Residential: VA lending restrictions continue to evolve

Refinancing of Department of Veterans Affairs (VA) backed loans has been the subject of legislation, regulation and supervision over the past year. Both the VA and Ginnie Mae have continued to revisit the issue, seeking new ways to curb aggressive marketing and rapid turnover in refinance loans to service members. “Considering Ginnie Mae’s recent outreach to the industry on how best to tackle higher than anticipated prepayment speeds, we expect to see more changes and guidance in 2019,” said Stephanie Schader, Vice President of The Collingwood Group.

Even with last year’s VA churning restrictions mandated by the Economic Growth, Regulatory Relief and Consumer Protection Act and prohibitions on certain lenders’ involvement in the mortgage-backed securities (MBS) program, Ginnie Mae asserts that further action is needed.

Ginnie Mae solicited stakeholder feedback on another round of policy changes in a recent Request for Information (RFI). The RFI proposes either a cap on VA cash-out refinances with a loan-to-value (LTV) ratio above 90% in the multiple issuer pool (MIP), or developing a custom pool for these loans. Both approaches are aimed at reducing the volume of higher LTV cash-out refinances, which have been linked to elevated prepayment speeds. The RFI states, “Ginnie Mae’s concern, then and now, is that investor trepidation about this activity will negatively impact investor confidence in the performance of the securities and the relative price that they receive in the market.”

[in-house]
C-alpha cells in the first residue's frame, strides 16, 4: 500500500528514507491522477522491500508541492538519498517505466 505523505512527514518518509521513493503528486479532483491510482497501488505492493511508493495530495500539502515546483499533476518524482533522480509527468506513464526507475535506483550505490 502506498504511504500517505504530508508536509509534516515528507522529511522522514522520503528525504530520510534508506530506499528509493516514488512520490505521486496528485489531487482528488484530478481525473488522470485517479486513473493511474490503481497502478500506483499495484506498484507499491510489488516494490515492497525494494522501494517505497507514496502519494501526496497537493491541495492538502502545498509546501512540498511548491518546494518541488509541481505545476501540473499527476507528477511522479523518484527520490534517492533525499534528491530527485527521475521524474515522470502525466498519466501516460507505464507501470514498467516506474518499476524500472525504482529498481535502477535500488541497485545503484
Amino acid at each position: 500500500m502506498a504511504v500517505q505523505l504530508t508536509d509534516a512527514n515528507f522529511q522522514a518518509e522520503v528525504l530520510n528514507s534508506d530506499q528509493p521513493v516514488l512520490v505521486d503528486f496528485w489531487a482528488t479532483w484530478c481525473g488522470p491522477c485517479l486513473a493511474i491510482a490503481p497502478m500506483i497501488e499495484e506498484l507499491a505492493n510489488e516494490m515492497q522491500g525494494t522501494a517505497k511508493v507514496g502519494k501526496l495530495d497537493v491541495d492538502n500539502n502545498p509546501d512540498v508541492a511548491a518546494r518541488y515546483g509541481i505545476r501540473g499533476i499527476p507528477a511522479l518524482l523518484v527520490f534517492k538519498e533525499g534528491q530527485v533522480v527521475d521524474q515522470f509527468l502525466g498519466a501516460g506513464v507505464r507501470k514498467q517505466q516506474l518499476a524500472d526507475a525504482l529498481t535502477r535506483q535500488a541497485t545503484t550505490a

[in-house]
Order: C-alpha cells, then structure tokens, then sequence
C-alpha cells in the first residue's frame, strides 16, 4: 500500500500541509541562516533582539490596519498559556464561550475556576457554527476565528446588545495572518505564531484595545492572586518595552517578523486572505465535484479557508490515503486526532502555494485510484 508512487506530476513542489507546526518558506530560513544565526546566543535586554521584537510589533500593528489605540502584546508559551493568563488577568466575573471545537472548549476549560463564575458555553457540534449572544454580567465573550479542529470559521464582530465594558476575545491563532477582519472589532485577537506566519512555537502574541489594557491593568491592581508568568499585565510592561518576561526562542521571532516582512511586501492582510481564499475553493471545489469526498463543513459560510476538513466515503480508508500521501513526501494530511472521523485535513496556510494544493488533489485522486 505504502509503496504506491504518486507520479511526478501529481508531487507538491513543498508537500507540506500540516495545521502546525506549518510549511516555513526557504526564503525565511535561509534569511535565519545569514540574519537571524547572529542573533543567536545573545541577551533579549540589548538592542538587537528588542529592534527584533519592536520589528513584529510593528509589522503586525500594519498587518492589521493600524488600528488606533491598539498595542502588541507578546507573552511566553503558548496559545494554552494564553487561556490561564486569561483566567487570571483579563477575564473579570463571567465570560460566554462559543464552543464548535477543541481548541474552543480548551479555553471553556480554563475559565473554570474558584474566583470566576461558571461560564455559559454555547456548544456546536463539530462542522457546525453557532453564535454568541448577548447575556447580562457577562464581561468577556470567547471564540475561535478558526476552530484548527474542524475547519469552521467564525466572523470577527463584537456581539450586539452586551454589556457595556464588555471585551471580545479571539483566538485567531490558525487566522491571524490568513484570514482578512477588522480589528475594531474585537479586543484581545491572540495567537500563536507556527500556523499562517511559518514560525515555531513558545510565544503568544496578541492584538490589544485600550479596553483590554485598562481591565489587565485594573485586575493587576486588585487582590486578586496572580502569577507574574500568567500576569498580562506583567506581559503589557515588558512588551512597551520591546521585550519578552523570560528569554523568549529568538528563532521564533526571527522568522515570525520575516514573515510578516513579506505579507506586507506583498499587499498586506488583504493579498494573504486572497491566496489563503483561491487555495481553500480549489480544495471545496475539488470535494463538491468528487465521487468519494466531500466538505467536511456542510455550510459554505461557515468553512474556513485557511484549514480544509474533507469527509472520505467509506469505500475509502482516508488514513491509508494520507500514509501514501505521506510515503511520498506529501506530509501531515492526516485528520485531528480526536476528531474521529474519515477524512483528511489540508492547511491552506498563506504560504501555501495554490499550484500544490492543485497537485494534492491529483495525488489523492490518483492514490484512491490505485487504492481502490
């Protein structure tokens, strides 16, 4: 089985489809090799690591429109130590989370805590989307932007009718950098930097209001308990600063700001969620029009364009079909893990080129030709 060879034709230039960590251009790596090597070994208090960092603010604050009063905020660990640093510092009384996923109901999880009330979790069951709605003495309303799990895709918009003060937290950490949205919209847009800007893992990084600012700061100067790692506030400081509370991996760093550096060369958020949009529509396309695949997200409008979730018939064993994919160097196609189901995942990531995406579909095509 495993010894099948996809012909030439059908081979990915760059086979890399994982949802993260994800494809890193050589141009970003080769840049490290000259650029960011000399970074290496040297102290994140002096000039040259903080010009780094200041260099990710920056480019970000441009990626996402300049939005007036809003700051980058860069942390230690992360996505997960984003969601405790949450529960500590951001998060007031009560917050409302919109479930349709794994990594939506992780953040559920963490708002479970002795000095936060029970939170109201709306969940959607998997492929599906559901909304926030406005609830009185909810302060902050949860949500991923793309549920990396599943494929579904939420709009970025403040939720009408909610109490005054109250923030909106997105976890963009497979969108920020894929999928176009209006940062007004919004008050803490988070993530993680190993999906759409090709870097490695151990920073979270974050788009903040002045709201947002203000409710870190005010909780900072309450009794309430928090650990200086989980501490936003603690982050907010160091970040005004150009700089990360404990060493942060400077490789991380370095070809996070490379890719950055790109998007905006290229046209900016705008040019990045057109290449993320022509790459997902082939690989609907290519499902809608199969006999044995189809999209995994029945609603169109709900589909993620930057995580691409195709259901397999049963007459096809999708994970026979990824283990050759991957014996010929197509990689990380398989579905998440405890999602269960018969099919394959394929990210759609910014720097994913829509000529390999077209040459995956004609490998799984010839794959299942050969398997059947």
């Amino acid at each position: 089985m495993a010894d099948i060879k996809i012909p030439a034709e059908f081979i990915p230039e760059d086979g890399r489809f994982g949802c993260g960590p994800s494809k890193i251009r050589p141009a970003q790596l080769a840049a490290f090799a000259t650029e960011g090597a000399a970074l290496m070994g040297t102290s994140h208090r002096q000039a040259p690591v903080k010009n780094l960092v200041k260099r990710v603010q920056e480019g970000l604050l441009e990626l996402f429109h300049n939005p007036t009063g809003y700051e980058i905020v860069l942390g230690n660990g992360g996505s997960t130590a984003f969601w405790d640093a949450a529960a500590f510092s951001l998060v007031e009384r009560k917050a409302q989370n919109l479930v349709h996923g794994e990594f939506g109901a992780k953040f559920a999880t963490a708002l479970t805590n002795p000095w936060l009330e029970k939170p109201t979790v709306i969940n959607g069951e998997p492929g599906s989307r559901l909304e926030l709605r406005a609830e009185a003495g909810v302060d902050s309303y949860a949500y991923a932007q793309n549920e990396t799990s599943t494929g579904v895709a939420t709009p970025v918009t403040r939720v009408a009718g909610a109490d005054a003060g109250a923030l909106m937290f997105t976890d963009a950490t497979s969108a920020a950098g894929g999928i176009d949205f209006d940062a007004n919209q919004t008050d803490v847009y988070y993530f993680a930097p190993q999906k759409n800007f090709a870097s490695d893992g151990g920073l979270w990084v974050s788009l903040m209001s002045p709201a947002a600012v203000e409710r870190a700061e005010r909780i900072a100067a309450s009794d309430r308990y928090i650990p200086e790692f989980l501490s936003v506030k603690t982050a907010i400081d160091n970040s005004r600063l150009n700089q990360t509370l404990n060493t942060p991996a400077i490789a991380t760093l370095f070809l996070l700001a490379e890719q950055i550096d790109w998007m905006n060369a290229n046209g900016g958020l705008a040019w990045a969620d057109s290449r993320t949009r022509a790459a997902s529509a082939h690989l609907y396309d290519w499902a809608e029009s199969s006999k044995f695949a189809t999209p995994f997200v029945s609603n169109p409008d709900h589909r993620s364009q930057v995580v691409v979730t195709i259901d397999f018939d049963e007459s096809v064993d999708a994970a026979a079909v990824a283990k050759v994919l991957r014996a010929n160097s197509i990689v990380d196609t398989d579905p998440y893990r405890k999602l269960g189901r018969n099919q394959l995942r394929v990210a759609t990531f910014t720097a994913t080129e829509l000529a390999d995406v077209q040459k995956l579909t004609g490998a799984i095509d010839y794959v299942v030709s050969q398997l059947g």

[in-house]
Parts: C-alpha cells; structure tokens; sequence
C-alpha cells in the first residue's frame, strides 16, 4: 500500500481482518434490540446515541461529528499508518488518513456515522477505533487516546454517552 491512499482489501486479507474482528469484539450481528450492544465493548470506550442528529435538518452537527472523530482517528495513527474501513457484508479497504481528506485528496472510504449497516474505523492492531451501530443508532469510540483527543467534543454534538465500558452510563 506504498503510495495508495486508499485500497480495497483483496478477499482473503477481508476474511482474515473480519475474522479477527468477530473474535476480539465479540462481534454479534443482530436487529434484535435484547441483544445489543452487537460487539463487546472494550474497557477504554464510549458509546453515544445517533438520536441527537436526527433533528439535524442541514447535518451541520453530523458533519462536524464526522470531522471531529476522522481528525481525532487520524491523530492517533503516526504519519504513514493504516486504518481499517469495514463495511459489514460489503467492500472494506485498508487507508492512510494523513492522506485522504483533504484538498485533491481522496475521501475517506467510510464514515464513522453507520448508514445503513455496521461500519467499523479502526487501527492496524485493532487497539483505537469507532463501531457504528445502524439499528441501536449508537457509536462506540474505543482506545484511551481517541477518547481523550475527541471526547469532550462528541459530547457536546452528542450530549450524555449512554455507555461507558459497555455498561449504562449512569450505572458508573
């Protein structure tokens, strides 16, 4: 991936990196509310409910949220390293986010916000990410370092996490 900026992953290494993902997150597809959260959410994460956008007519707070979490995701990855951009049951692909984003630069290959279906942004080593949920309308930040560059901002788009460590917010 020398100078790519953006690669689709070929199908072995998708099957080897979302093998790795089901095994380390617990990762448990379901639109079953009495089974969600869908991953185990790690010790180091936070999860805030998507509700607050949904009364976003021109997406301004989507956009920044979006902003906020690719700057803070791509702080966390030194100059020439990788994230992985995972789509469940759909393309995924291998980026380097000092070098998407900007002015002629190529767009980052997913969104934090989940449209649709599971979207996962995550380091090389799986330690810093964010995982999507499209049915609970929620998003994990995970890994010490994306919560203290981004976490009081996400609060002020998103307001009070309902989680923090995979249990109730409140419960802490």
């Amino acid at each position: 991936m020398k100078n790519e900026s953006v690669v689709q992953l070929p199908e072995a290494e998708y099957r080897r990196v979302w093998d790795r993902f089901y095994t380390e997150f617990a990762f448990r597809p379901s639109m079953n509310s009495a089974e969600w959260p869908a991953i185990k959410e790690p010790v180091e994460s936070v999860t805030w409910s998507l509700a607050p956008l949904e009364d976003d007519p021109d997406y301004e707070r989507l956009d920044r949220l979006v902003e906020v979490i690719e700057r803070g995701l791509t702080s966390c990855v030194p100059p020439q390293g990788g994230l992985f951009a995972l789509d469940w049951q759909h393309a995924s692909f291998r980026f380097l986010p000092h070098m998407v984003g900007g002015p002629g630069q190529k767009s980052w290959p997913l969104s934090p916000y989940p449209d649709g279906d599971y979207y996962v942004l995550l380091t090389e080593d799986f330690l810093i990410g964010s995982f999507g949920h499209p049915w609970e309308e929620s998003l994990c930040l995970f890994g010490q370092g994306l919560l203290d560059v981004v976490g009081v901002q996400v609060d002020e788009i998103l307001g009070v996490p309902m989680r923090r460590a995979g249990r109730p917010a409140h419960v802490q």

“This is something that Ginnie Mae has never done before,” Ginnie Mae Acting President Maren Kasper said in a recent interview with National Mortgage News about the RFI. “We’ve never put out a request for input. Ginnie Mae has always just made policy. This time, we want to hear from all stakeholders. We want to hear from issuers. We want to hear from investors and anyone that has a view on this to make sure that we are striking the right balance.”

At the Mortgage Bankers Association’s recent Secondary Market Conference in New York, Kasper reiterated Ginnie Mae’s commitment to the issue, saying, “We are taking this seriously and doing this right.”

“It’s encouraging to see Ginnie Mae requesting the industry’s input on how to best mitigate unexpectedly high prepayment speeds, a trend that has continued despite the fact that we’ve had a rising interest rate environment for much of the last year or so,” said Schader.

Alongside Ginnie Mae, the VA is reportedly cracking down on certain refinance activity. Politico recently reported that several lenders have been issued subpoenas by the VA to provide additional information on delinquencies and payments on VA-backed loans. Although the VA has yet to comment, at least eight lenders are under investigation, with particular attention to abuses of the VA’s Interest Rate Reduction Refinance Loan program. For its part, the VA reports that it is drafting a rule that will provide increased transparency about the range of enforcement actions it can take against participating lenders – and under what circumstances it will take them.

This refinance issue went largely unaddressed at the VA’s Annual Lenders Conference in April. “We may get another update at Ginnie Mae’s upcoming summit in June,” said Schader. The annual summit will take place in Washington, DC, on June 13 and 14 and is likely to cover recent actions as well as some of the proposals under consideration, including a government lending panel with representatives from the VA.

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